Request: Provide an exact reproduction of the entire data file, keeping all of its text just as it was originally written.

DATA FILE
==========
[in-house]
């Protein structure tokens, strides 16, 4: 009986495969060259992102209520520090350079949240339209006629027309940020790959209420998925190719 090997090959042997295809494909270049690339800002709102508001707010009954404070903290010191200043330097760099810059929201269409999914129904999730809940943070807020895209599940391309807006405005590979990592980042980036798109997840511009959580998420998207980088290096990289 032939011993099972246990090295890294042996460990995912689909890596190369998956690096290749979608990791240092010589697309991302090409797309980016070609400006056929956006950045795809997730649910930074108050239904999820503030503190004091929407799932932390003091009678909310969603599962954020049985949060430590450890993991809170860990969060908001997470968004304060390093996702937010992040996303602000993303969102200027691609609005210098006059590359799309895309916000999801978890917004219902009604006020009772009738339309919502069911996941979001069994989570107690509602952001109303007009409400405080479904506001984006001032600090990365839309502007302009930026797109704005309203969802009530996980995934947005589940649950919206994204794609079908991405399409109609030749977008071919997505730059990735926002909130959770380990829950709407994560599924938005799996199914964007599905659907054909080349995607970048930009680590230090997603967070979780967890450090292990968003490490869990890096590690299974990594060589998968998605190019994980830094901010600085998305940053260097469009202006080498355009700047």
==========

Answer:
[in-house]
């Protein structure tokens, strides 16, 4: 009986495969060259992102209520520090350079949240339209006629027309940020790959209420998925190719 090997090959042997295809494909270049690339800002709102508001707010009954404070903290010191200043330097760099810059929201269409999914129904999730809940943070807020895209599940391309807006405005590979990592980042980036798109997840511009959580998420998207980088290096990289 032939011993099972246990090295890294042996460990995912689909890596190369998956690096290749979608990791240092010589697309991302090409797309980016070609400006056929956006950045795809997730649910930074108050239904999820503030503190004091929407799932932390003091009678909310969603599962954020049985949060430590450890993991809170860990969060908001997470968004304060390093996702937010992040996303602000993303969102200027691609609005210098006059590359799309895309916000999801978890917004219902009604006020009772009738339309919502069911996941979001069994989570107690509602952001109303007009409400405080479904506001984006001032600090990365839309502007302009930026797109704005309203969802009530996980995934947005589940649950919206994204794609079908991405399409109609030749977008071919997505730059990735926002909130959770380990829950709407994560599924938005799996199914964007599905659907054909080349995607970048930009680590230090997603967070979780967890450090292990968003490490869990890096590690299974990594060589998968998605190019994980830094901010600085998305940053260097469009202006080498355009700047």